DIY auto repair
A truck driver in China was pulled over this winter when police noticed something odd about his windshield: it was made of cardboard.
One of the main drawbacks of a cardboard windshield is the reduced visibility, so the man was forced to drive with his head sticking out of the side window in order to see. When the freezing conditions got to be too much, he would instead peer through tiny holes punched in the cardboard. When police pulled over the truck and asked the driver to step out, they said his face was purple from the cold.
The driver told the officers that he had been in an accident several days earlier that had smashed his windshield, but he didn’t have time to repair it because of his tight delivery schedule.
Instead he found a large piece of cardboard and made his own replacement. Incredibly, he had been driving under these conditions for 400 miles.
Police escorted the man to a service station to have his truck fixed properly before continuing with his deliveries. They have a hunch that the man was driving a turnip truck and broke his windshield when he fell off of it.
Paying through the nose
A Scottish man received a $95 ticket for blowing his nose behind the wheel, even though his vehicle wasn’t moving at the time.
Michael Mancini found himself stuck in London traffic last October and decided to place his van in park and wipe his nose with a handkerchief. When traffic cleared, he was immediately pulled over by a police officer who had witnessed his brazen display.
So what’s wrong with honking your smeller in a stationary vehicle? The officer felt that Mancini was “not in proper control of his vehicle.”
Some say Mancini is just the latest victim of police officer Stuart Gray, nicknamed “PC Shiny Buttons” for his zealous and sometimes controversial approach to law enforcement.
A few months before ticketing Mancini, Gray made headlines for issuing a $70 ticket for littering to an unemployed man who accidentally dropped a $10 bill in the street as he left a shop.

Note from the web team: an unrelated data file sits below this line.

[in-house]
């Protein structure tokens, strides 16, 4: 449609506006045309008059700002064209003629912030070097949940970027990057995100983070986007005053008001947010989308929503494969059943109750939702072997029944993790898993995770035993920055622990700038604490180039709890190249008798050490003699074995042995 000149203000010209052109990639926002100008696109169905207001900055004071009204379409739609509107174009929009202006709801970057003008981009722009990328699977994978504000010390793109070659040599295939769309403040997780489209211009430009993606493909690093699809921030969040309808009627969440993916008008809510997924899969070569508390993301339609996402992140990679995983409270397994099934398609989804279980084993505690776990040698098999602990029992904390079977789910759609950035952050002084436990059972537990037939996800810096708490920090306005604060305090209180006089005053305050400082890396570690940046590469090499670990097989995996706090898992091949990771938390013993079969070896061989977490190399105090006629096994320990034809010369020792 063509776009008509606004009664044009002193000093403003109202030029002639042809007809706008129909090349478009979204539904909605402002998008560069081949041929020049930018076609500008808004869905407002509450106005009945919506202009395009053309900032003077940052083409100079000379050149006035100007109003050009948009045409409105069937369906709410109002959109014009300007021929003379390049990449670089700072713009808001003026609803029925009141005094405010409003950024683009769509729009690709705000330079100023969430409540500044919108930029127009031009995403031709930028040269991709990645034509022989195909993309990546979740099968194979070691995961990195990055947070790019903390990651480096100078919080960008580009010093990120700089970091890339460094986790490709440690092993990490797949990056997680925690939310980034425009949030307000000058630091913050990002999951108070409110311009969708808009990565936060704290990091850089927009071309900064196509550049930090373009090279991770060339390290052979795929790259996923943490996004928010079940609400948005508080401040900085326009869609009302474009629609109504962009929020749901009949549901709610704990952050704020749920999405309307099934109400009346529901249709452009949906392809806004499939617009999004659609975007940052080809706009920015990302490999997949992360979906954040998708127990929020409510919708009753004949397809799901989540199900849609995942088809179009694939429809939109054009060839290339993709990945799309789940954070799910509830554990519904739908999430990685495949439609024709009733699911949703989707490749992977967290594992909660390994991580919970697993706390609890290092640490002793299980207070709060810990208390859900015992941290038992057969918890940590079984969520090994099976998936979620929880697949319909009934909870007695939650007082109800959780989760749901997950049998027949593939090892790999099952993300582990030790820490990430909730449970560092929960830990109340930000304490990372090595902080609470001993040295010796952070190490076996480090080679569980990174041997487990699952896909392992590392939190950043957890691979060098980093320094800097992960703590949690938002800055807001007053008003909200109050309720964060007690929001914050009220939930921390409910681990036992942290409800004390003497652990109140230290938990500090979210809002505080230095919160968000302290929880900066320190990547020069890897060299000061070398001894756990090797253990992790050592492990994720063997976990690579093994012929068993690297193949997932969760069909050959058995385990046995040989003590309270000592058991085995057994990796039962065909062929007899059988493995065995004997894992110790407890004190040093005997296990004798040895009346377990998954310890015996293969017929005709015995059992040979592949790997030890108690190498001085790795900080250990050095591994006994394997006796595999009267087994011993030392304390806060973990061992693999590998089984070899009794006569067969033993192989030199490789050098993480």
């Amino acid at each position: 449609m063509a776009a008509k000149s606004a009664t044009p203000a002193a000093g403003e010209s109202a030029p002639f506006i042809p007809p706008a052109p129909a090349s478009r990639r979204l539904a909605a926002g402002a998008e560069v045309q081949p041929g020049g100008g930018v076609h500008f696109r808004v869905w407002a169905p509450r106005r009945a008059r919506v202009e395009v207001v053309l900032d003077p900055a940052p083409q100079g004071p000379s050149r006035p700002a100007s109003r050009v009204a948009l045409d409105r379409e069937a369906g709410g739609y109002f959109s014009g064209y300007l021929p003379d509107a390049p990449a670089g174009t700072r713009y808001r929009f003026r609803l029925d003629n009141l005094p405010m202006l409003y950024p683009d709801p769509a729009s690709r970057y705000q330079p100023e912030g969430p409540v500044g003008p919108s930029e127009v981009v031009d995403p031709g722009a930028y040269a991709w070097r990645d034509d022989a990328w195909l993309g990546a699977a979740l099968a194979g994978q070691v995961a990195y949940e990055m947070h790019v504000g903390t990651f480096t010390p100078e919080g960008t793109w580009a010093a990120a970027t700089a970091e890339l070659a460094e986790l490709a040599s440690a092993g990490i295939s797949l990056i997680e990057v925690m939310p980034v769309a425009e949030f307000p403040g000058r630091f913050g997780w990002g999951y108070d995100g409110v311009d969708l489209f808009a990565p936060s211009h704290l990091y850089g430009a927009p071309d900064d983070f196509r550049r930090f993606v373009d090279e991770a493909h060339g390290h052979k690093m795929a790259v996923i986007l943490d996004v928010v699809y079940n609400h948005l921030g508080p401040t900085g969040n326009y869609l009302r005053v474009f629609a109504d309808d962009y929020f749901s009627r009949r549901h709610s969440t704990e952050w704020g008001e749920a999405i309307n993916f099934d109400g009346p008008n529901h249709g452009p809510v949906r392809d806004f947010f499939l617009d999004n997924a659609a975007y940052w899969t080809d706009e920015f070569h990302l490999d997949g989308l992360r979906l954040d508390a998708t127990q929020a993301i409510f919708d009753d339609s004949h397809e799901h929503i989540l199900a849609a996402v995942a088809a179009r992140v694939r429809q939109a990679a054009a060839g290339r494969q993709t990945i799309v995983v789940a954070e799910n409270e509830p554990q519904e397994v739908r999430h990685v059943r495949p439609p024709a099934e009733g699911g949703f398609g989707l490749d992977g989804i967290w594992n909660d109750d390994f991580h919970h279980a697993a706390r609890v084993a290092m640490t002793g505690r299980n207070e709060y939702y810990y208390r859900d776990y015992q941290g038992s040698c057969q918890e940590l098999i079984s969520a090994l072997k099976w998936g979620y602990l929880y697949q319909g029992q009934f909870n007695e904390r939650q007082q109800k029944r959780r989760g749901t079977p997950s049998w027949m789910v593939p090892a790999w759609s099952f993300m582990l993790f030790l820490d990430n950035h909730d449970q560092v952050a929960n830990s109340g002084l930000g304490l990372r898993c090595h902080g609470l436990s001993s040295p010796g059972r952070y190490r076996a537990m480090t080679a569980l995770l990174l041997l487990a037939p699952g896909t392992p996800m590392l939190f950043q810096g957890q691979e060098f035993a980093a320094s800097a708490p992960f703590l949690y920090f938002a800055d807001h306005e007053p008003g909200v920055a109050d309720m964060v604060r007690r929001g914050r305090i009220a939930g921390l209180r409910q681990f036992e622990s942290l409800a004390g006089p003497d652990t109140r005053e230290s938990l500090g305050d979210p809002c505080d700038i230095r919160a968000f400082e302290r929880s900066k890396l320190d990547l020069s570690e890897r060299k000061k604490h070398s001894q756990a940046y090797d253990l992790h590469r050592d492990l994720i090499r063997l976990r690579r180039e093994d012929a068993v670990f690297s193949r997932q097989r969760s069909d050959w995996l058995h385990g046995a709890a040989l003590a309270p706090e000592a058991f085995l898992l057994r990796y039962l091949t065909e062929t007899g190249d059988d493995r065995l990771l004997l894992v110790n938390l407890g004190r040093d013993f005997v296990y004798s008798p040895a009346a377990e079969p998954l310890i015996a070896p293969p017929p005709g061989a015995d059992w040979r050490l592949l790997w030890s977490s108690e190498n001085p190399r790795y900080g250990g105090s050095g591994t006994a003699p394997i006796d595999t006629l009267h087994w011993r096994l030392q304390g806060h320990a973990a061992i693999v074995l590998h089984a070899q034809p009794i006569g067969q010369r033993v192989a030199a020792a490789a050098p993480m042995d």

Regardless, Mancini is refusing to pay the ticket and says he’s willing to take the case to court if necessary.
Driven to distraction
If your husband doesn’t seem interested in talking to you while he’s driving, he may just be trying to keep you safe.
A recent study at the University of Illinois found that driving requires so much brainpower that it’s hard to do anything else well at the same time, including talking about that awful thing that Maxine said to Barb.
Experiments were performed with two subjects sitting in a driving simulator—one acting as a driver and the other as a passenger and conversation partner. They both listened to four brief stories while navigating through busy urban traffic. Afterward they were asked to recall everything they remembered about the stories.
The results showed that the drivers remembered 20% less than passengers, with retention particularly bad while driving through intersections or demanding traffic conditions.
The study concluded that safe driving requires acceptance that other things going on at the same time will suffer. So if that means holding off on a discussion about whether Marlene looked pregnant or just bloated, that’s just a sacrifice that husbands will have to make in the name of public safety. R&B